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A chive border was planted in front of the strawberries last Fall by splitting one – yes, just one – chive plant! Gotta love a plant that is beautiful, edible, tough as nails, and attracts pollinators!

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Last year I asked Slav to “pick a vegetable you want me to grow”. And he picked asparagus! The plant ended up loving our soil and intense sun.

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This Spring, I added 25 more crowns around it and dedicated this entire bed to asparagus. All the crowns sprouted nicely. We should be able to start harvesting asparagus next Spring, and many decades ahead!

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I am a big fan of garlic scapes. Growing up, garlic scapes and strawberries were only available for a couple weeks each year, usually around my birthday. Each year I look forward to them as birthday treats. Starting 2018, I plant a whole bed of hardneck garlic every Spring for the scapes.

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The remaining two beds are planted with annual vegetables we love – tomatoes, peppers, beans, cucumber, cabbages, radishes, beets, arugula, and salad greens.

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After filming the video tour, I put up some trellises for the climbing beans: This year we are growing Limka and red noodle.

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IV. The New Ginkgo Tree and Helleborus Garden

One of the new addition to my garden this year is a Ginkgo tree. I planted it next to the veggie garden. It is a slow-growing tree, especially during the first a few years, so it would not cast shade on the veggie garden any time soon. But eventually, I would love to have the whole yard covered by canopies of big trees for a forest-type micro-climate.

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Before that happens, this little flower bed under the crabapple tree is my only “shade” garden. I dedicated this whole space to my favorite plants: helleborus.

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Helleborus, or hellebore, is also called Christmas rose or Lenten rose. It flowers in January through April, and offers the most delicate looking flowers that often used for water art.

I planted this garden last year with white, dark purple, and black flowering helleborus, basically what you see in the picture above. They have not flowered this year, but all of them came back from the winter looking much stronger. Without the flowers they still got nice and glossy foliage to look at:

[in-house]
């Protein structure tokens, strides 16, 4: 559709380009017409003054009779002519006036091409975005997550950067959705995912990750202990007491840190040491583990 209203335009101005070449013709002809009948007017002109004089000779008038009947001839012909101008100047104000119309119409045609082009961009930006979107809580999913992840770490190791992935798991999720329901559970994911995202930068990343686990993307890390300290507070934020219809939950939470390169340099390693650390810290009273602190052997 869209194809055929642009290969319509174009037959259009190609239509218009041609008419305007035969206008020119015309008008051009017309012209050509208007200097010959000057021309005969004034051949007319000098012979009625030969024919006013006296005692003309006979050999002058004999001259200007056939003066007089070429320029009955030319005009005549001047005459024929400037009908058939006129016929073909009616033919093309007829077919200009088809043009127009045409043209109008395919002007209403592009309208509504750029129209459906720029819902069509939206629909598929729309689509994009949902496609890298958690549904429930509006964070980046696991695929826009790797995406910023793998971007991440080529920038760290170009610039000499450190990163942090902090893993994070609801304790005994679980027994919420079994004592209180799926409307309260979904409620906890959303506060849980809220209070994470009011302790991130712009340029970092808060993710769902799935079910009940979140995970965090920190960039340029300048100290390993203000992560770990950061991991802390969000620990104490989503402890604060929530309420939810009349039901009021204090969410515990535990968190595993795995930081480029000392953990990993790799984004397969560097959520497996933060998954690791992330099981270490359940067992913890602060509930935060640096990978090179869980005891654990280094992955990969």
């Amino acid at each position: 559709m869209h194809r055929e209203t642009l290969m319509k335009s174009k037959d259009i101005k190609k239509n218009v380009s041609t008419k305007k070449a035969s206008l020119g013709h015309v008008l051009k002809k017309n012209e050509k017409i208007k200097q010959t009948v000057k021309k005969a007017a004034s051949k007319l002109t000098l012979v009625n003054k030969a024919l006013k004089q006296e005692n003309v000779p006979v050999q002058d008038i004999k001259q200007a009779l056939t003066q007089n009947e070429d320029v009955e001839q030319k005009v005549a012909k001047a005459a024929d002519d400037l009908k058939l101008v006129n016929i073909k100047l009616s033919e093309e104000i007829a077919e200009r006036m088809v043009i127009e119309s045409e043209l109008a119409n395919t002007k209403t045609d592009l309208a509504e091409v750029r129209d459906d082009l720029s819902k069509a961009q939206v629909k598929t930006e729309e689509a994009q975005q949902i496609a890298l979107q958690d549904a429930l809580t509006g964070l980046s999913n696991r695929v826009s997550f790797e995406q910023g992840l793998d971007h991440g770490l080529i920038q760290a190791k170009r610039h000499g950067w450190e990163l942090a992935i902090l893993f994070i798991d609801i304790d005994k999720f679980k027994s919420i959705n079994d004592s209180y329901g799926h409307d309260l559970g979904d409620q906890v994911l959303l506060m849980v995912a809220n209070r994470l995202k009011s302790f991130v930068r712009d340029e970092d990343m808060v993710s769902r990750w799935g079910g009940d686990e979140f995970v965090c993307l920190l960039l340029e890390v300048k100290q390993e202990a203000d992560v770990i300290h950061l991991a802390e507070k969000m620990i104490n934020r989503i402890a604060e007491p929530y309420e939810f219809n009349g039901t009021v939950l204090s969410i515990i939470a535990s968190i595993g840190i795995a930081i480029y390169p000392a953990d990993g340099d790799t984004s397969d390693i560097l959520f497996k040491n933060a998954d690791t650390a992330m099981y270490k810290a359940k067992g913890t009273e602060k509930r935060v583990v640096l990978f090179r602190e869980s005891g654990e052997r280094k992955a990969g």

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V. The Pollinator/Herb Garden

Besides the veggie garden occupying the south side of the backyard, and fruit trees and climbing roses aligning the east fence, we also densely planted the north side of the backyard. This part of the yard receives full sun and is on a slope. To prevent water run-off, we covered the entire area with wood chip mulch and turned it into an edible garden.

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The flower bed in the front is our pollinator garden. Planted here are all sun-loving perennial herbs and flowers. There are sage, English lavender, mint, tarragon, catmint, lemon balm, oregano, hyssop, walking onion, Black Eye Susan, lavender cotton, sulfur flower buckwheat, and some ground cover.

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To add more shade trees, I planted a maple tree here in 2019. It will eventually become 40 feet tall and its canopy will meet the canopy of the crabapple tree.

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VI. The Berry Patch!

A big part of our edible garden, besides the vegetable beds, is a berry patch we planted last year. 20 berry plants, including 15 raspberries and 5 black berries, and two hazelnut trees went into this big mulched area:

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The three rows of raspberry are different varieties. You can see the difference between their sprouting time and growing habit. The row on the very left came up first and spreads the most, and the right row has a more of a tight form.

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VII. The New Patio Garden + Planters

Last is the newest addition to our backyard – the patio garden!

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What I call the “patio garden” includes the patio planters (planted with stawberries), the strip of mulched area in front of the planters and the berry patch (which is mulched with dried grass clippings for now), and the area between the herb garden and the shed.

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Due to the pandemic, we did not manage to get perennial plants to fill the new patio garden. To fill the space, I seeded some annual flower and vine crops. The entire patio garden, from the patio to the shed, is full-sun and get overspray from our grass sprinklers. It will be fun to plan this garden this Fall!

The space closest to the house now have a couple annual herbs, with cosmos seeded in between:

Lemon verbena

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Rosemary